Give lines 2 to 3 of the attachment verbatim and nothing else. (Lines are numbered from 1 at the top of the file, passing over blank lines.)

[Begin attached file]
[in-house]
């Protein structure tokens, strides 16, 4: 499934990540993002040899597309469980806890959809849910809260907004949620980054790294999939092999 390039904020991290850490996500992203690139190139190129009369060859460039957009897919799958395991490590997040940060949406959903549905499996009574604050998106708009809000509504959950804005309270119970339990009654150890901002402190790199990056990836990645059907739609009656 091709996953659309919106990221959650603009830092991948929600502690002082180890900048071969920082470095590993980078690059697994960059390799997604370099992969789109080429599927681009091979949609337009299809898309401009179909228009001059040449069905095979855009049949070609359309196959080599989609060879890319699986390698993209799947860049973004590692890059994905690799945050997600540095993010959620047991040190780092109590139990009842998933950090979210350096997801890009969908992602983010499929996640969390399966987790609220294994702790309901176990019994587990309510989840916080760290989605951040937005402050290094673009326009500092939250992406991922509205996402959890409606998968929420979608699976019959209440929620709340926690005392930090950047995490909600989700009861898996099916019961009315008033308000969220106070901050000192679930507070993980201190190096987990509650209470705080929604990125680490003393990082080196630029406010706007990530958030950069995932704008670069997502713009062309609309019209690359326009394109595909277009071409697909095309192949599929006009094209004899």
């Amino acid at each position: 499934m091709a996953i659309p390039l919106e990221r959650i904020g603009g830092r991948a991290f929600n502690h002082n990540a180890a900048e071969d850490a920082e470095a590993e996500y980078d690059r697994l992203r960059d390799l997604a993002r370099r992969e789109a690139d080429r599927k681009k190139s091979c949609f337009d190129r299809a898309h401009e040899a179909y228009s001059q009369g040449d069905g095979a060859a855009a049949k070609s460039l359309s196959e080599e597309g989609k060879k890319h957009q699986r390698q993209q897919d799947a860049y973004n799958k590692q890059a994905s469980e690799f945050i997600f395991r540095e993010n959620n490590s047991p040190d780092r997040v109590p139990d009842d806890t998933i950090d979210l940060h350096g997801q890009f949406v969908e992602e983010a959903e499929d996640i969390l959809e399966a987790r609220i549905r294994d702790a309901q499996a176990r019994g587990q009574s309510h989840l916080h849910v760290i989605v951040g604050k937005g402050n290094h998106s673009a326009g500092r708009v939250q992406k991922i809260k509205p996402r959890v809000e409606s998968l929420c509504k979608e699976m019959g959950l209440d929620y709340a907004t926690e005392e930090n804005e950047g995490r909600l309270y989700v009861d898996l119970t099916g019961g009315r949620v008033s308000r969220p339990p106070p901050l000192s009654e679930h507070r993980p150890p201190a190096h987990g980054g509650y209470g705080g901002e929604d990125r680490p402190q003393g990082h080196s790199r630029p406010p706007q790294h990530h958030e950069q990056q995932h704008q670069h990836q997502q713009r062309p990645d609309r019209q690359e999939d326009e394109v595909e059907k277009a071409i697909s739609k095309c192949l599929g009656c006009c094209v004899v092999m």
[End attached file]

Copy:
């Protein structure tokens, strides 16, 4: 499934990540993002040899597309469980806890959809849910809260907004949620980054790294999939092999 390039904020991290850490996500992203690139190139190129009369060859460039957009897919799958395991490590997040940060949406959903549905499996009574604050998106708009809000509504959950804005309270119970339990009654150890901002402190790199990056990836990645059907739609009656 091709996953659309919106990221959650603009830092991948929600502690002082180890900048071969920082470095590993980078690059697994960059390799997604370099992969789109080429599927681009091979949609337009299809898309401009179909228009001059040449069905095979855009049949070609359309196959080599989609060879890319699986390698993209799947860049973004590692890059994905690799945050997600540095993010959620047991040190780092109590139990009842998933950090979210350096997801890009969908992602983010499929996640969390399966987790609220294994702790309901176990019994587990309510989840916080760290989605951040937005402050290094673009326009500092939250992406991922509205996402959890409606998968929420979608699976019959209440929620709340926690005392930090950047995490909600989700009861898996099916019961009315008033308000969220106070901050000192679930507070993980201190190096987990509650209470705080929604990125680490003393990082080196630029406010706007990530958030950069995932704008670069997502713009062309609309019209690359326009394109595909277009071409697909095309192949599929006009094209004899």
């Amino acid at each position: 499934m091709a996953i659309p390039l919106e990221r959650i904020g603009g830092r991948a991290f929600n502690h002082n990540a180890a900048e071969d850490a920082e470095a590993e996500y980078d690059r697994l992203r960059d390799l997604a993002r370099r992969e789109a690139d080429r599927k681009k190139s091979c949609f337009d190129r299809a898309h401009e040899a179909y228009s001059q009369g040449d069905g095979a060859a855009a049949k070609s460039l359309s196959e080599e597309g989609k060879k890319h957009q699986r390698q993209q897919d799947a860049y973004n799958k590692q890059a994905s469980e690799f945050i997600f395991r540095e993010n959620n490590s047991p040190d780092r997040v109590p139990d009842d806890t998933i950090d979210l940060h350096g997801q890009f949406v969908e992602e983010a959903e499929d996640i969390l959809e399966a987790r609220i549905r294994d702790a309901q499996a176990r019994g587990q009574s309510h989840l916080h849910v760290i989605v951040g604050k937005g402050n290094h998106s673009a326009g500092r708009v939250q992406k991922i809260k509205p996402r959890v809000e409606s998968l929420c509504k979608e699976m019959g959950l209440d929620y709340a907004t926690e005392e930090n804005e950047g995490r909600l309270y989700v009861d898996l119970t099916g019961g009315r949620v008033s308000r969220p339990p106070p901050l000192s009654e679930h507070r993980p150890p201190a190096h987990g980054g509650y209470g705080g901002e929604d990125r680490p402190q003393g990082h080196s790199r630029p406010p706007q790294h990530h958030e950069q990056q995932h704008q670069h990836q997502q713009r062309p990645d609309r019209q690359e999939d326009e394109v595909e059907k277009a071409i697909s739609k095309c192949l599929g009656c006009c094209v004899v092999m």